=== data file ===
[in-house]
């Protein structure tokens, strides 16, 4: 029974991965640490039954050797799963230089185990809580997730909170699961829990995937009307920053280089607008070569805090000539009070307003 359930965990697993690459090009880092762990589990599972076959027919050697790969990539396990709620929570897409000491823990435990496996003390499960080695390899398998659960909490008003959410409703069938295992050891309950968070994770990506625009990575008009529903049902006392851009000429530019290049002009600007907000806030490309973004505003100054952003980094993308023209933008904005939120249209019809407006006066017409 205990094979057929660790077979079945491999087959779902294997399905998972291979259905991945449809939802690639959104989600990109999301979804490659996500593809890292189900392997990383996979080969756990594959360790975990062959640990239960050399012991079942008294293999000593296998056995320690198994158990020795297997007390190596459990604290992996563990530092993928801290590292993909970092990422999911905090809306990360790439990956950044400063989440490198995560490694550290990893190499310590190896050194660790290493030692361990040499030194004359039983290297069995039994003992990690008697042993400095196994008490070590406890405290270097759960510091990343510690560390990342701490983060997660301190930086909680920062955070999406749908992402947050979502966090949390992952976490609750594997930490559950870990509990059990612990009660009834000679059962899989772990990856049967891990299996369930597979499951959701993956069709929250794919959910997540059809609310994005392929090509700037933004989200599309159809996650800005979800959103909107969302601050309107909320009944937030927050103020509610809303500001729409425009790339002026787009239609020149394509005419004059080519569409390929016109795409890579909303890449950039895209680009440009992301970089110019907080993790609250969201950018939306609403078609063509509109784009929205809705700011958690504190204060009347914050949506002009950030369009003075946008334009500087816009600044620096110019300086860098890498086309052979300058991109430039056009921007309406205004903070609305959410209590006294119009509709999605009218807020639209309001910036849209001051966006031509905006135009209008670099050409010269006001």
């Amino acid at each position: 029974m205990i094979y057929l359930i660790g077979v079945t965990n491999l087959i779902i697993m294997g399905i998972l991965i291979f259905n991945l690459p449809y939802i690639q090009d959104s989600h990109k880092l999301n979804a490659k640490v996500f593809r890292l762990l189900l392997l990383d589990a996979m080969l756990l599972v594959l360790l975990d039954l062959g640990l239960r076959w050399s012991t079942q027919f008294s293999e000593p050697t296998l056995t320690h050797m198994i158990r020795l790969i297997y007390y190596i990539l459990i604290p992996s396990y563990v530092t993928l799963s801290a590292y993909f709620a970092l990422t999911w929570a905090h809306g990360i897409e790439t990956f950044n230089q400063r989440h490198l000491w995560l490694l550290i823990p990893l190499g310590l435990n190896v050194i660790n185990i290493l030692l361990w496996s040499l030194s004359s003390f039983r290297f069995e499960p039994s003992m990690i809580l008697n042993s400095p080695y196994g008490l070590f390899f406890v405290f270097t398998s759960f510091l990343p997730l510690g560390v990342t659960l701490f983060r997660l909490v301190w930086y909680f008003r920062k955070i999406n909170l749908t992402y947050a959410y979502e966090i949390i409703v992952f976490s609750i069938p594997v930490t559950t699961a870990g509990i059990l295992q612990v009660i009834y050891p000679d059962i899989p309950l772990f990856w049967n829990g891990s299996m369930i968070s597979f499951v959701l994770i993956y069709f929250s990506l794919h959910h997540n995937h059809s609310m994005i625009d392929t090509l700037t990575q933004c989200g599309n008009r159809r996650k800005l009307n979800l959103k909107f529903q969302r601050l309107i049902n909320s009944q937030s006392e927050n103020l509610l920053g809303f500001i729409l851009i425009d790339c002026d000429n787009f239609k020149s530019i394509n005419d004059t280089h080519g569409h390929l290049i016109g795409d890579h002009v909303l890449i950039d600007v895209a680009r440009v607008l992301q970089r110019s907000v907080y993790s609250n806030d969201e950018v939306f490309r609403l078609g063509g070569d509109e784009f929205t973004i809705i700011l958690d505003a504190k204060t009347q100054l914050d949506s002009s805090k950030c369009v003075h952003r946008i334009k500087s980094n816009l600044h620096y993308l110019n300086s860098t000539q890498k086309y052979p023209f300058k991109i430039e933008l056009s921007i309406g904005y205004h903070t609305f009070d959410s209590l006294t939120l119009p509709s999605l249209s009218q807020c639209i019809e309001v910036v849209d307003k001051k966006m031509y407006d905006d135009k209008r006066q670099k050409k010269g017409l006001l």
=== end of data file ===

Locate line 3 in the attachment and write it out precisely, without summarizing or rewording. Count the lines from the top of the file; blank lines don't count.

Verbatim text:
């Amino acid at each position: 029974m205990i094979y057929l359930i660790g077979v079945t965990n491999l087959i779902i697993m294997g399905i998972l991965i291979f259905n991945l690459p449809y939802i690639q090009d959104s989600h990109k880092l999301n979804a490659k640490v996500f593809r890292l762990l189900l392997l990383d589990a996979m080969l756990l599972v594959l360790l975990d039954l062959g640990l239960r076959w050399s012991t079942q027919f008294s293999e000593p050697t296998l056995t320690h050797m198994i158990r020795l790969i297997y007390y190596i990539l459990i604290p992996s396990y563990v530092t993928l799963s801290a590292y993909f709620a970092l990422t999911w929570a905090h809306g990360i897409e790439t990956f950044n230089q400063r989440h490198l000491w995560l490694l550290i823990p990893l190499g310590l435990n190896v050194i660790n185990i290493l030692l361990w496996s040499l030194s004359s003390f039983r290297f069995e499960p039994s003992m990690i809580l008697n042993s400095p080695y196994g008490l070590f390899f406890v405290f270097t398998s759960f510091l990343p997730l510690g560390v990342t659960l701490f983060r997660l909490v301190w930086y909680f008003r920062k955070i999406n909170l749908t992402y947050a959410y979502e966090i949390i409703v992952f976490s609750i069938p594997v930490t559950t699961a870990g509990i059990l295992q612990v009660i009834y050891p000679d059962i899989p309950l772990f990856w049967n829990g891990s299996m369930i968070s597979f499951v959701l994770i993956y069709f929250s990506l794919h959910h997540n995937h059809s609310m994005i625009d392929t090509l700037t990575q933004c989200g599309n008009r159809r996650k800005l009307n979800l959103k909107f529903q969302r601050l309107i049902n909320s009944q937030s006392e927050n103020l509610l920053g809303f500001i729409l851009i425009d790339c002026d000429n787009f239609k020149s530019i394509n005419d004059t280089h080519g569409h390929l290049i016109g795409d890579h002009v909303l890449i950039d600007v895209a680009r440009v607008l992301q970089r110019s907000v907080y993790s609250n806030d969201e950018v939306f490309r609403l078609g063509g070569d509109e784009f929205t973004i809705i700011l958690d505003a504190k204060t009347q100054l914050d949506s002009s805090k950030c369009v003075h952003r946008i334009k500087s980094n816009l600044h620096y993308l110019n300086s860098t000539q890498k086309y052979p023209f300058k991109i430039e933008l056009s921007i309406g904005y205004h903070t609305f009070d959410s209590l006294t939120l119009p509709s999605l249209s009218q807020c639209i019809e309001v910036v849209d307003k001051k966006m031509y407006d905006d135009k209008r006066q670099k050409k010269g017409l006001l």